Life and death in the Transvaal

The Strathcona Horse and the Anglo-Boer War, Part III

The men of the Strathcona Horse onboard the Monterey shortly before reaching Cape Town.

The men of the Strathcona Horse onboard the Monterey shortly before reaching Cape Town.

Jim Cameron

And so they left. Bidding farewell to friends and family, the boys of the Strathcona Horse travelled to Ottawa to stay for one month while the regiment gathered to train and drill and learn the life of the soldier, sleeping in stables that commanding Officer Lt. Col. Sam Steele ensured were equipped with a palette and fresh straw for each of the men and even better accommodations for their beloved horses, hand-picked from across the country.

The regiment, in new uniforms and trademark Stetson hats, was honoured and admired by one and all. Throngs upon throngs presented flags and guidons and the cheers of a nation for the lads headed to fight the Boers of South Africa.

They learned to use their skills to ride and fight as a unit, but, in true Canadian fashion, generally failed to learn proper respect for authority and so also learned of the guardhouse and piquet duty and demerits, but only by way of warning, as Sam Steele himself was known to buck authority at times and these were his men, trained to fight his way.

Of the 20-odd recruits of Cranbrook, Adam Hall was the first to fall out, refused on medical grounds. The others, led by Captain Edmund Parker — their elected leader since enlistment — could barely contain their impatience in “getting in the thick of things,” of “pulling [Boer leader] Oom Paul’s whiskers,” of “striking a blow for Queen and country.”

Walter West, Alfred Jones, Henry Wiggins, John Kennedy, William O’Hearn, Isaac Foster, Charles and Frank Norton, Henry Melton, Walter Edwards, William Clarke and the others boarded the good ship “Monterey” in Halifax on Mar. 17, 1900, to sail for Cape Town, South Africa: 512 enlisted men, 28 officers, 599 horses and three machine guns. She was an able ship but rolled heavily in the rough March seas. The men recovered quickly; the horses suffered horribly. Two died the second day out, 11 the following day, seven the day after that.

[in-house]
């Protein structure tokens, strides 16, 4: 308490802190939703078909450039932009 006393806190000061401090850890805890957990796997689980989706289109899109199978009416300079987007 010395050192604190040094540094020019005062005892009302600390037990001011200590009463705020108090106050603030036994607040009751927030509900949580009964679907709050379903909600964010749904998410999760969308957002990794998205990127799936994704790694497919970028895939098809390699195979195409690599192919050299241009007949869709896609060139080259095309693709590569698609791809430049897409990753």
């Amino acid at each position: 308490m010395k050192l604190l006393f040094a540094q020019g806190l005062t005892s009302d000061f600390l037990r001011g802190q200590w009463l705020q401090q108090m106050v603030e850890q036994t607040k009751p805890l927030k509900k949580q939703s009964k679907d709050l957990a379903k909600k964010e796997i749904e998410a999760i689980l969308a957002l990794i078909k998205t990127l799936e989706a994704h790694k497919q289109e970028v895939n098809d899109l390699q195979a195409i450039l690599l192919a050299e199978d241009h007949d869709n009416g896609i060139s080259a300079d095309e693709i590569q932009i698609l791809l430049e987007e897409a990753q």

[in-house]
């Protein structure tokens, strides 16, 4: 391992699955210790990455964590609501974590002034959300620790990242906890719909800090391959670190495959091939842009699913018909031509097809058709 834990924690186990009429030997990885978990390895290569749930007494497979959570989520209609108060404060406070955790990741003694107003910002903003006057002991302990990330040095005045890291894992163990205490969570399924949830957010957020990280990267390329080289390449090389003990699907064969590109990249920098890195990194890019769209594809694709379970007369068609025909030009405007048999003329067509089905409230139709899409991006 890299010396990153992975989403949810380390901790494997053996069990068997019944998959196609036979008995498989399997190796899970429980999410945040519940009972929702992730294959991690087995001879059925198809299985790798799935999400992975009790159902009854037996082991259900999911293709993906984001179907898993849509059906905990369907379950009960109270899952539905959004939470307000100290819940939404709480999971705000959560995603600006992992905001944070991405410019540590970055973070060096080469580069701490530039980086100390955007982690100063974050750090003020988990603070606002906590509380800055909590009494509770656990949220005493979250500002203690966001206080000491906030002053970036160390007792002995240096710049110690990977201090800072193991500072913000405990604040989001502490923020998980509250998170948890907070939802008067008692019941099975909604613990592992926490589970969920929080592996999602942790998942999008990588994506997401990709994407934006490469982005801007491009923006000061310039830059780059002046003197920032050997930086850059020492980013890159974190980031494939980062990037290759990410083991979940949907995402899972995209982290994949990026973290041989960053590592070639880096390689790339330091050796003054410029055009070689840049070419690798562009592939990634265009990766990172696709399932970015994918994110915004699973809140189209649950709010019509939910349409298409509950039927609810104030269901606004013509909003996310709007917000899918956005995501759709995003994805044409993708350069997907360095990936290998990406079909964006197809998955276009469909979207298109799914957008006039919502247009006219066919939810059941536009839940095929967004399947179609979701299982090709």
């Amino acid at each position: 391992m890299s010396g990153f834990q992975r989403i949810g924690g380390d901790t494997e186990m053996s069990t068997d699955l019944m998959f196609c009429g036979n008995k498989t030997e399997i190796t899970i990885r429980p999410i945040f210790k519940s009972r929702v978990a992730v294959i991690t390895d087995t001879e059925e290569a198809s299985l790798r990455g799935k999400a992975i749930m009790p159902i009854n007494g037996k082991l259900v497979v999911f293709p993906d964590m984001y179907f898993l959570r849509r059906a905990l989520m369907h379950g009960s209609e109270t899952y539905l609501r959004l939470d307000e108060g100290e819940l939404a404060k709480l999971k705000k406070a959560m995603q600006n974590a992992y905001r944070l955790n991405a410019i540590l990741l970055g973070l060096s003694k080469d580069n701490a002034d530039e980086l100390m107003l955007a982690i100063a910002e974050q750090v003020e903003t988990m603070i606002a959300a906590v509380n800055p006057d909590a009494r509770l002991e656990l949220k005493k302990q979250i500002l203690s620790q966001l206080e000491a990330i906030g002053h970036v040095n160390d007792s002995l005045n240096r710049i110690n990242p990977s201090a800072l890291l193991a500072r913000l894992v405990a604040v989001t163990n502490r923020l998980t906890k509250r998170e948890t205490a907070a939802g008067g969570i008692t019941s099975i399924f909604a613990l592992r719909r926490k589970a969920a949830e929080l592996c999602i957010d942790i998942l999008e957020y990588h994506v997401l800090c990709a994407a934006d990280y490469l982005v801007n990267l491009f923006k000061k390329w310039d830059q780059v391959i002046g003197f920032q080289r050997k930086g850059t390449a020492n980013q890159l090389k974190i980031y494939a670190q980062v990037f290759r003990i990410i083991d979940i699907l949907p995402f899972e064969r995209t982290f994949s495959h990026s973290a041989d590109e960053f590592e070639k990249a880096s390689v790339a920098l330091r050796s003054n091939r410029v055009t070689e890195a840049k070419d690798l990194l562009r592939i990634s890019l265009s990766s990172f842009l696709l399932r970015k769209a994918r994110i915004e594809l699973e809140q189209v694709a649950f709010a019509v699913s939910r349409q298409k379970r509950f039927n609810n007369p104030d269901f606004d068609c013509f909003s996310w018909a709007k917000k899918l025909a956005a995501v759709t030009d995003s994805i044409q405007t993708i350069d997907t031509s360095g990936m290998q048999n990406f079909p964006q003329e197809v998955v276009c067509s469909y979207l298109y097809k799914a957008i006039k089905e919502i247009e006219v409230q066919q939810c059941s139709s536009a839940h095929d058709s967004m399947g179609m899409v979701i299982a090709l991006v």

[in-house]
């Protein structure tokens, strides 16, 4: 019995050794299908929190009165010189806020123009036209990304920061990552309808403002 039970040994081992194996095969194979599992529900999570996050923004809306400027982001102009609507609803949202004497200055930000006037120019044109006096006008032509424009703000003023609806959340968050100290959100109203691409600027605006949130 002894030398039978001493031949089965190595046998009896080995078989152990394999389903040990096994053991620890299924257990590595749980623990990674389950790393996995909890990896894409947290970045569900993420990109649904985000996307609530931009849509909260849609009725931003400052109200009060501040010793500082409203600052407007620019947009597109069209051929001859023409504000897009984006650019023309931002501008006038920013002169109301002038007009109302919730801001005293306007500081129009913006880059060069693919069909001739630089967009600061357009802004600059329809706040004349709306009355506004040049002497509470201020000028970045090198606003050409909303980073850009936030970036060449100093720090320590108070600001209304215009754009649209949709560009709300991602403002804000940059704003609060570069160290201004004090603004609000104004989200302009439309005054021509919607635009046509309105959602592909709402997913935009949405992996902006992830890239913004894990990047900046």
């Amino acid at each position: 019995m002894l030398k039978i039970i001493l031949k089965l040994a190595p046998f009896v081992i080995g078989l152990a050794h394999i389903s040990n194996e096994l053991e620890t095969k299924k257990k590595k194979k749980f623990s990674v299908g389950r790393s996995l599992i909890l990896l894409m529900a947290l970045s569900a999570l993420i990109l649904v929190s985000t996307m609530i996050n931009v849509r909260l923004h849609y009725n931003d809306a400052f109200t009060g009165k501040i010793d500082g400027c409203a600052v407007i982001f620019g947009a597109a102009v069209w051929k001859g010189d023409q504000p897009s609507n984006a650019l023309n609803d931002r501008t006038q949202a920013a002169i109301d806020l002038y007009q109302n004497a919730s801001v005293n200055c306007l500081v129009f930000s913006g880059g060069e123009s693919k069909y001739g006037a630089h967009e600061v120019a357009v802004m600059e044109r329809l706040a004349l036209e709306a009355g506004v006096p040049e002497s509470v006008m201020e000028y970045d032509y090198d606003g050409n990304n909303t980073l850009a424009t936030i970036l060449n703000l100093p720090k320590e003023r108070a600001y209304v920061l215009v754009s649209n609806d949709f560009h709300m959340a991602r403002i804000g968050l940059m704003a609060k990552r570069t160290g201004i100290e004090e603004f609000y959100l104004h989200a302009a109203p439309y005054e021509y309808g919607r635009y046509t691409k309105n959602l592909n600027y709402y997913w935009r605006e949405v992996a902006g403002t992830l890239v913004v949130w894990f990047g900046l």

Rocking incessantly in their stalls and brought down by “a type of pneumonia”, the dying continued for the whole of the trip. Men watched in dismay as the bodies of their lifeless horses were cast into the sea.

The Strathcona Horse disembarked in Cape Town on April 11. It was, they discovered, a country of hot days and cold nights, of Boer prisoners who were “shot down like dogs” while trying to escape. A place where, according to William Clarke, “[as far as the war went] there was a great deal less excitement than in Cranbrook,” where it was “puzzling that whites and blacks mix so freely.” Where the Scottish regiments referred to the Canadians as “terriers” in deference of their fighting abilities. It was a bold new world for the men of the East Kootenay.

Private Simmell (of Vernon, B.C.) was the first casualty, brought down not by Boer bullets but, as so often the case in wartime, by a deadly infection.

Others, including Alex Watson of Cranbrook, were invalided home, while the remainder, some now transferred to other squadrons, trained on the Cape Town fields for yet another month while awaiting orders. They sailed for Durban on the east coast on May 24, to finally enter the fray in the surrounding countryside.

Edmund Parker, an experienced military man and the leader of the Cranbrook contingent, was not allowed to keep his rank once the regiment was officially formed. He re-enlisted as a private and was immediately signed on by Col. Steele as a Senior Sergeant who, in his diary, described Parker as “one of the finest shots in Canada, if not in the world.” His shooting prowess was of little help in early August when he and 14 of his men rode into a settlement to accept what they thought was a Boer surrender but turned out to be a shooting gallery. Sgt. Parker was shot dead through the heart. He is buried in a well-kept grave in Watervaal, South Africa.

One month later Privates West, Jones and Wiggins fell on a hillside near Badfontein. Surrounded on all sides but unwilling to surrender, they fought with side by side their comrades to the last. They rest in a cemetery near Lydenburg, S.A., their gravestones adorned with maple leaves.

It was one of many battles for Company C of the Strathcona Horse during a war that (supposedly) came to an end in May 1902, following the Boer surrender. By then there were few Cranbrook soldiers in close quarters, split apart by transfers, illness, injuries and death. Most of the original Cranbrook contingent was discharged on March 8, 1901. Time spent in London included medals presented by the King. Some returned to the East Kootenay, others scattered elsewhere.

William O’Hearn and John Kennedy eventually returned home, working at various jobs and taking an active interest in civic affairs. William O’Hearn died in 1936, John Kennedy in 1945. The former Anglican Parish Hall on 2nd Street, now known as “Kennedy Hall,” is so named in honour of four successive family generations who have seen military service. It is presently the home of the Lord Strathcona Army Cadet Corp.

Charles Spence, Cranbrook’s last surviving Cranbrook Boer War veteran, did not serve with the Strathcona Horse. Enlisting prior to the formation of the regiment, he served one year in South Africa before returning home. Mr. Spence died on Jan. 29, 1967, age 87 years.

Note: There is much written of the Boer Wars and the role of the Strathcona Horse. The published letters of William Clarke and Walter Edwards provide a unique Cranbrook perspective while Sam Steele’s War Diary, available online through the University of Alberta, is an invaluable resource.